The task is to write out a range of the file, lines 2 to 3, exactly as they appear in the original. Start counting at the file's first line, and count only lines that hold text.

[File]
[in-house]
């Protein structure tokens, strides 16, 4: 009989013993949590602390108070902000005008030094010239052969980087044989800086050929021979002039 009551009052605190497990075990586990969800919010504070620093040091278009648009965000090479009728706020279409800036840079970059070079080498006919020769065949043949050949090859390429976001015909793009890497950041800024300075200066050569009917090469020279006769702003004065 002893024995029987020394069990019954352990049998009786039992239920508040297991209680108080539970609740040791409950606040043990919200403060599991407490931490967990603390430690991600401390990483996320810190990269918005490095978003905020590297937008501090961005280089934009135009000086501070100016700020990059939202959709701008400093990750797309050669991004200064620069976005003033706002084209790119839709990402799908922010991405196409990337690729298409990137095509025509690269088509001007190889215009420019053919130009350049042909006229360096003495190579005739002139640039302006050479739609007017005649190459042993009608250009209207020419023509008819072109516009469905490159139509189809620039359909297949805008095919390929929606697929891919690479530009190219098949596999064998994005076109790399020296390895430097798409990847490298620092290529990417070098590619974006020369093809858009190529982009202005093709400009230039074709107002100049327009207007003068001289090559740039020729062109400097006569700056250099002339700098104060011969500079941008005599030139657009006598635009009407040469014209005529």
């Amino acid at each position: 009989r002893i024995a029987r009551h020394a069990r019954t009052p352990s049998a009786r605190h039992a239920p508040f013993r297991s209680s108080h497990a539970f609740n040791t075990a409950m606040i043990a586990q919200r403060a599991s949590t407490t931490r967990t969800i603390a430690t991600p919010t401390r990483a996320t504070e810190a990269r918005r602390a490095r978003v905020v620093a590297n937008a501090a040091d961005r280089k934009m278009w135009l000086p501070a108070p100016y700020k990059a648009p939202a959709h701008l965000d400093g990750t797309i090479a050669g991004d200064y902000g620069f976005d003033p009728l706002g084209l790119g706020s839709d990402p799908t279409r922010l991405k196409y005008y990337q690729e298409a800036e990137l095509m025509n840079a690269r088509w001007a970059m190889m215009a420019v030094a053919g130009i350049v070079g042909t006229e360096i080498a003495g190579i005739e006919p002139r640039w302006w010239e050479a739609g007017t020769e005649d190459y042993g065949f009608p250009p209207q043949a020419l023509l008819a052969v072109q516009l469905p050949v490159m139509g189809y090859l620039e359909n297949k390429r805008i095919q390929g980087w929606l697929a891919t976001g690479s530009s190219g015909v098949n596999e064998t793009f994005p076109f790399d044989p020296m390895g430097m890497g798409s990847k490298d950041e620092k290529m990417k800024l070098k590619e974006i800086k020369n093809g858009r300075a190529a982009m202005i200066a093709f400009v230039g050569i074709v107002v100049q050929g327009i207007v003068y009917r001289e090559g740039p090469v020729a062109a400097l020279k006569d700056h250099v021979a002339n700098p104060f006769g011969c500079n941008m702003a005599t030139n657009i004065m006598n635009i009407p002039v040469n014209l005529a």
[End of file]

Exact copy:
């Protein structure tokens, strides 16, 4: 009989013993949590602390108070902000005008030094010239052969980087044989800086050929021979002039 009551009052605190497990075990586990969800919010504070620093040091278009648009965000090479009728706020279409800036840079970059070079080498006919020769065949043949050949090859390429976001015909793009890497950041800024300075200066050569009917090469020279006769702003004065 002893024995029987020394069990019954352990049998009786039992239920508040297991209680108080539970609740040791409950606040043990919200403060599991407490931490967990603390430690991600401390990483996320810190990269918005490095978003905020590297937008501090961005280089934009135009000086501070100016700020990059939202959709701008400093990750797309050669991004200064620069976005003033706002084209790119839709990402799908922010991405196409990337690729298409990137095509025509690269088509001007190889215009420019053919130009350049042909006229360096003495190579005739002139640039302006050479739609007017005649190459042993009608250009209207020419023509008819072109516009469905490159139509189809620039359909297949805008095919390929929606697929891919690479530009190219098949596999064998994005076109790399020296390895430097798409990847490298620092290529990417070098590619974006020369093809858009190529982009202005093709400009230039074709107002100049327009207007003068001289090559740039020729062109400097006569700056250099002339700098104060011969500079941008005599030139657009006598635009009407040469014209005529």
């Amino acid at each position: 009989r002893i024995a029987r009551h020394a069990r019954t009052p352990s049998a009786r605190h039992a239920p508040f013993r297991s209680s108080h497990a539970f609740n040791t075990a409950m606040i043990a586990q919200r403060a599991s949590t407490t931490r967990t969800i603390a430690t991600p919010t401390r990483a996320t504070e810190a990269r918005r602390a490095r978003v905020v620093a590297n937008a501090a040091d961005r280089k934009m278009w135009l000086p501070a108070p100016y700020k990059a648009p939202a959709h701008l965000d400093g990750t797309i090479a050669g991004d200064y902000g620069f976005d003033p009728l706002g084209l790119g706020s839709d990402p799908t279409r922010l991405k196409y005008y990337q690729e298409a800036e990137l095509m025509n840079a690269r088509w001007a970059m190889m215009a420019v030094a053919g130009i350049v070079g042909t006229e360096i080498a003495g190579i005739e006919p002139r640039w302006w010239e050479a739609g007017t020769e005649d190459y042993g065949f009608p250009p209207q043949a020419l023509l008819a052969v072109q516009l469905p050949v490159m139509g189809y090859l620039e359909n297949k390429r805008i095919q390929g980087w929606l697929a891919t976001g690479s530009s190219g015909v098949n596999e064998t793009f994005p076109f790399d044989p020296m390895g430097m890497g798409s990847k490298d950041e620092k290529m990417k800024l070098k590619e974006i800086k020369n093809g858009r300075a190529a982009m202005i200066a093709f400009v230039g050569i074709v107002v100049q050929g327009i207007v003068y009917r001289e090559g740039p090469v020729a062109a400097l020279k006569d700056h250099v021979a002339n700098p104060f006769g011969c500079n941008m702003a005599t030139n657009i004065m006598n635009i009407p002039v040469n014209l005529a």